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Obama joins Biden in online video attack on 'divisive' Trump


US presidential candidate Joe Biden. Photo: Reuters

US presidential candidate Joe Biden. Photo: Reuters


US presidential candidate Joe Biden. Photo: Reuters

Democratic presidential candidate Joe Biden and ­former US president Barack Obama stepped up their attacks on Donald Trump and defended their time in the White House.

The 15-minute video, posted online yesterday, is the latest move to get the former president involved in the 2020 campaign for his former vice president, as Mr Biden tries to rebuild Mr Obama's winning ­coalition in November.

The pair used the interview-style conversation to amplify Mr Biden's arguments against Mr Trump, with Mr Obama emphasising Mr Biden's experience and attributes. They pointed to their administration's signature health care law and blamed Mr Trump for stoking division and ­animosity among Americans from the moment he entered the 2016 presidential race.

They were also sharply ­critical of the Republican ­president's efforts to ­combat the coronavirus, which has killed more than 140,000 Americans.

"Can you imagine standing up when you were president and saying, 'It's not my responsibility, I take no responsibility'?" Mr Biden says, echoing his recent campaign speeches when he asserted that Mr Trump "quit" on the country and has "waved the white flag" in the pandemic.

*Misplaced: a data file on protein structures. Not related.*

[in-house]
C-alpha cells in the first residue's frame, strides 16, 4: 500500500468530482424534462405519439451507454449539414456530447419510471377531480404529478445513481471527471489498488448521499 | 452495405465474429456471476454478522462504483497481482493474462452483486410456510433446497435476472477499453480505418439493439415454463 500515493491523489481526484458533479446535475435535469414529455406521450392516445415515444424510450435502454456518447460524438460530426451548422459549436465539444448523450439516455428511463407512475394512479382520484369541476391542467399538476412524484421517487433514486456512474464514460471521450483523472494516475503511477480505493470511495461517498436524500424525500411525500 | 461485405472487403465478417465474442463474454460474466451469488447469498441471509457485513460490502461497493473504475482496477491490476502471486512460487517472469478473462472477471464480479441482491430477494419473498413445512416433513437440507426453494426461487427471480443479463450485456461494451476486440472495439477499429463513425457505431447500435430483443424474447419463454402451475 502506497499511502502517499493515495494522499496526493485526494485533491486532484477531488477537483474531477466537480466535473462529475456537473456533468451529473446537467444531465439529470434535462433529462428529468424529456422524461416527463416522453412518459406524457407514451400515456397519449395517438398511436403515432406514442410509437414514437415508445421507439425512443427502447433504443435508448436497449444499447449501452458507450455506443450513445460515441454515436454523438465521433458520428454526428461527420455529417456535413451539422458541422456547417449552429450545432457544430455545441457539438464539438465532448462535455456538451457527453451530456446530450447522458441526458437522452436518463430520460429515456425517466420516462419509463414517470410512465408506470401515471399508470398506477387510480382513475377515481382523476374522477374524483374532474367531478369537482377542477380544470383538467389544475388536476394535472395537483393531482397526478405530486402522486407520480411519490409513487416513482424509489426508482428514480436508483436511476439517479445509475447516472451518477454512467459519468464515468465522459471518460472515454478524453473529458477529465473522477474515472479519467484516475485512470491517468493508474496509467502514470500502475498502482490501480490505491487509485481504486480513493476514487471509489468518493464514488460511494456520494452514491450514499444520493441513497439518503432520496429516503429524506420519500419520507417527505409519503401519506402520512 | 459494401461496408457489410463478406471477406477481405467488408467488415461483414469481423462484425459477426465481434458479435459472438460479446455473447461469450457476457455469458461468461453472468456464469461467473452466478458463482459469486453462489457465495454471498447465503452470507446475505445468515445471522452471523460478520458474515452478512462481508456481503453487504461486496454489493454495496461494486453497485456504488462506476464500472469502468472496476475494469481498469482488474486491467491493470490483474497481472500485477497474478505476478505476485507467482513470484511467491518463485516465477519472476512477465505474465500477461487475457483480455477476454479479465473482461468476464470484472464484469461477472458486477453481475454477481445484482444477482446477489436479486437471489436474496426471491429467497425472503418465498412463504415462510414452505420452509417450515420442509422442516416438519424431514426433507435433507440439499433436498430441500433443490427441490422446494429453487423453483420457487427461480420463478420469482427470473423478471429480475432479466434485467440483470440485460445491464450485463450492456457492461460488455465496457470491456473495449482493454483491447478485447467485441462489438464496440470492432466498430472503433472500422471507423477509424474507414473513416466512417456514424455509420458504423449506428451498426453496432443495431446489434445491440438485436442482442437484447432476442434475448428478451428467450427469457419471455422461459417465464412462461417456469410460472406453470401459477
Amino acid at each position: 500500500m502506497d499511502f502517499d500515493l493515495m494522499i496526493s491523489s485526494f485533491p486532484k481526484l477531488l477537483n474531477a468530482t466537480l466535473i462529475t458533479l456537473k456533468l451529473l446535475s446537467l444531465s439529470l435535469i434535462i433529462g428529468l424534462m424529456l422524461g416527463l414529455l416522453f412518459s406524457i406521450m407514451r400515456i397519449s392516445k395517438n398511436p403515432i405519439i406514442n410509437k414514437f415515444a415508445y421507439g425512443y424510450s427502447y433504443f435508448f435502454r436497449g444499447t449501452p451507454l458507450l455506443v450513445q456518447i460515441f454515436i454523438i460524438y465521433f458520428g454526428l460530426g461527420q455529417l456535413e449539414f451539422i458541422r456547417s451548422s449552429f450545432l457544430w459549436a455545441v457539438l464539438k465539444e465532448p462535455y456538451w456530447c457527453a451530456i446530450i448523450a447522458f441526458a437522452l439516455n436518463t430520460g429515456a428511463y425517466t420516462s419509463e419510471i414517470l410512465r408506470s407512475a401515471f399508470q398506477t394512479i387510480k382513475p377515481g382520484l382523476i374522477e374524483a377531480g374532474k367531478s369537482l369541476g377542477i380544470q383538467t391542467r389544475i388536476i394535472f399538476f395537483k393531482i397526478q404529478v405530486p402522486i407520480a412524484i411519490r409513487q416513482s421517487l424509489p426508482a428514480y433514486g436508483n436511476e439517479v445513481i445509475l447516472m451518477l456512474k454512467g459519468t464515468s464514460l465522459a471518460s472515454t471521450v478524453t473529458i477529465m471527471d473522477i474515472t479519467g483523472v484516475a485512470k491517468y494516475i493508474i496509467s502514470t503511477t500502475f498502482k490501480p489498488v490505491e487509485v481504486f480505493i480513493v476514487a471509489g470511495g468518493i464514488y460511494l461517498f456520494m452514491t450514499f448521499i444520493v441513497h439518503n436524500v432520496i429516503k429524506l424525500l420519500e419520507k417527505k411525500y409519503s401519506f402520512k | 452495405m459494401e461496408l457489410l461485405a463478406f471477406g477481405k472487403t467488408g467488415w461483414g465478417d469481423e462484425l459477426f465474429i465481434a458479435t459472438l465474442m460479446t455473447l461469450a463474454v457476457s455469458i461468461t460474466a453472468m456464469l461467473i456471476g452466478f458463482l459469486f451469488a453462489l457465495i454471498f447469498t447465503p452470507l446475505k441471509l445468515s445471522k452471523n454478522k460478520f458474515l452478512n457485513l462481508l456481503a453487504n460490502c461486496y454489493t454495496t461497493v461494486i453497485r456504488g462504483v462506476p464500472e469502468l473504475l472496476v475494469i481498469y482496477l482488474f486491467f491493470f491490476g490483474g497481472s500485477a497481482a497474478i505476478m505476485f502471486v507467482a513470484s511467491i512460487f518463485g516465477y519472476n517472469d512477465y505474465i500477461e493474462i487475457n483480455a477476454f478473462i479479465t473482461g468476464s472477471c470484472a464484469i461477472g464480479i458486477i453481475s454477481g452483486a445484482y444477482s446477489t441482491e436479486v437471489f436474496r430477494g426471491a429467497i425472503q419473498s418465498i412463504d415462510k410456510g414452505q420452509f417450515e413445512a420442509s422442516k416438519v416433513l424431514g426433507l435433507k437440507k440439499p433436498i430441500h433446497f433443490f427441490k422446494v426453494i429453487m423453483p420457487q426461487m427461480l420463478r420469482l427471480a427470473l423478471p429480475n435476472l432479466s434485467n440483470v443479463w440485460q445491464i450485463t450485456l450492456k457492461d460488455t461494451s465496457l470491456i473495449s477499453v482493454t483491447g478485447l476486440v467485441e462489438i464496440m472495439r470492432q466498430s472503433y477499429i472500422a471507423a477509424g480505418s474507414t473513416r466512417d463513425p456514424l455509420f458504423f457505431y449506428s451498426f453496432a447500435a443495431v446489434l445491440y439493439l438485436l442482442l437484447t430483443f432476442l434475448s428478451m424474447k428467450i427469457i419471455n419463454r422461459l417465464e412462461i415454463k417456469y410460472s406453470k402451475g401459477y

Mr Obama replies: "Those words didn't come out of our mouths while we were in office." ­

Initially wearing masks before sitting down well apart from each other to observe social distancing for a bare-faced chat, Mr Biden's campaign billed it as their first face-to-face meeting since the coronavirus pandemic began.

Mr Obama compared the nation's current economic circumstances to what he inherited when he took office in 2009 after the financial ­collapse the previous year.

"We had to move fast, not just 100 days," Mr Obama says. "We had to move in the first month to get the recovery act passed."

Mr Biden, calling Mr Obama "Mr President", answered that he'd repeat what he learned: "We have got to sustain and keep people from going under ­forever."

The former president largely stayed out of the once-crowded Democratic primary but endorsed Mr Biden in April, when he was the last candidate standing.

Mr Obama hosted a virtual fundraiser for his former vice president last month that raised $7.6m (€5.9m), the most of any Mr Biden campaign event so far. He warned then against Democrats becoming ­"complacent and smug".

In other exchanges, Mr Obama and Mr Biden blast Mr Trump's view of American society, and Mr Obama praises Mr Biden as possessing an empathy that Mr Trump lacks. "He ran by deliberately dividing people from the moment he came down that escalator, and I think people are now going, 'I don't want my kid growing up that way,'" Mr Biden said, recalling Mr Trump's 2016 campaign.

Mr Obama responds that he had confidence in Mr Biden's "heart and your character".

Governing, the former president said, "starts with being able to relate".

"If you can sit down with a family and see your own family in them … then you're going to work hard for them, and that's always what's motivated you," he insisted.

Mr Trump's ­campaign didn't immediately respond to a request for ­comment.

Irish Independent